But it’s a shame to be quite so negative from the off. This is a lush album that is rich in musical detail and brimming with well-meaning ideas. The harmonies are consistently impressive, particularly on album stand out, and first single, ‘Pelican.’ I was a huge fan of the group’s furious and fun debut, as well as their slightly awkward but interesting second album ‘Wall of Arms’, but the progression from those records to this one, in certain respects at least, is quite astonishing. They’ve really matured from post-Arctic Monkeys wannabees to genuinely innovative and thoughtful musicians.

All of this comes atĀ  a price though. Despite being a beautifully produced album, with stunning vocals and intricate arrangements, ‘Given to the Wild’ suffers from a simple but devastating flaw – it’s just a bit boring. The Maccabees are a great band and they display all the signs of having a great album in them, but ‘Given to the Wild’ isn’t it; it just takes itself far too seriously. Where is anything as catchy as ‘Toothpaste Kisses’? Anything as infectious as ‘Latchmere’? Anything as anthemic as ‘Love You Better’? Far too often these songs melt into the background or drift into the realm of ambience, which is surprising as one thing The Maccabees have never been is yawn inducing. Still, overall, ‘Given to the Wild’ is filled with promise, and it does nothing to change my mind in one respect;the best is yet to come from this band.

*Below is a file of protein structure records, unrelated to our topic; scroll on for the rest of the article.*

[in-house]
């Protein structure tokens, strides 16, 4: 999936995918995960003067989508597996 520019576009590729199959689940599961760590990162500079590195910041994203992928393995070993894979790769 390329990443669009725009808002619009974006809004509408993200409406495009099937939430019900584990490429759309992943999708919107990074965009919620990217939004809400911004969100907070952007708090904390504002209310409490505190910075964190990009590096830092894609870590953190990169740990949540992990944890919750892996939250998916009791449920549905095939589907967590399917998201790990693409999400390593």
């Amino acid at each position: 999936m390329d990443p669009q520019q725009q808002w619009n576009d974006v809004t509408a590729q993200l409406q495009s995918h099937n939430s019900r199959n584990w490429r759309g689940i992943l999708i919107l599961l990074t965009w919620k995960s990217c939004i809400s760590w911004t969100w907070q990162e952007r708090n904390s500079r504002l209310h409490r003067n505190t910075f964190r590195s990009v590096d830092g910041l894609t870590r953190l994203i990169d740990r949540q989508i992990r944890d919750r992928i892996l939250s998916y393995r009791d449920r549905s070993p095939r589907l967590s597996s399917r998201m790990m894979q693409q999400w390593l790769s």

6.5/10

The Maccabees ‘Pelican’

16 Nov

The Maccabees are back with the first single from their forthcoming third album ‘Given to the Wild’. The song is called ‘Pelican’ and you can hear it below.

The Maccabees ‘Wall of Arms’ – Review

8 Jun

Until recently I considered The Maccabees a singles band. Their debut ‘Colour it in’ had some wonderful songs such as ‘First love’ and ‘Toothpaste Kisses’, but it also had a lot of filler and didn’t make for an all round grea listen. This time round they have rectified the situation and made a proper start to finish album although they have unfortunatley forgotton the singles.

It begins with their best shot at a hit, ‘Love you better’ which is a great statement of intent musically and sets the tone for the rest of the album. ‘Young Lions’ and ‘No kind Words’ are stand out tracks, broody and intense, but rarely do the band stray from this formula. Things get slightly more upbeat on Dinosaurs, one of the few tracks that would have sounded at home on their debut. ‘Kiss and resolve’ on the other hand is a much improved upgrade. Orlando’s vocals are a pleasure, whether drenched in echo or double tracked as they usually are on here. In fact he is one of the better British vocalists of recent years and I would question whether it was necessary to mess around with his vox quite as much as this producer does.

Things get a bit too samey at the end, much as they did on the first album although it’s fair to say ‘Wall of Arms’ doesn’t suffer quite as much with consistency. Then again it doesn’t have the giddy highs the debut did either. ‘Wall of Arms’ is a very solid second album, The Maccabees certainly haven’t stumbled as many bands do and they have attempted to expand the stiff and dry sound of their debut with mixed, but mostly satisfactory results. It’s certainly a grower.

7.5/10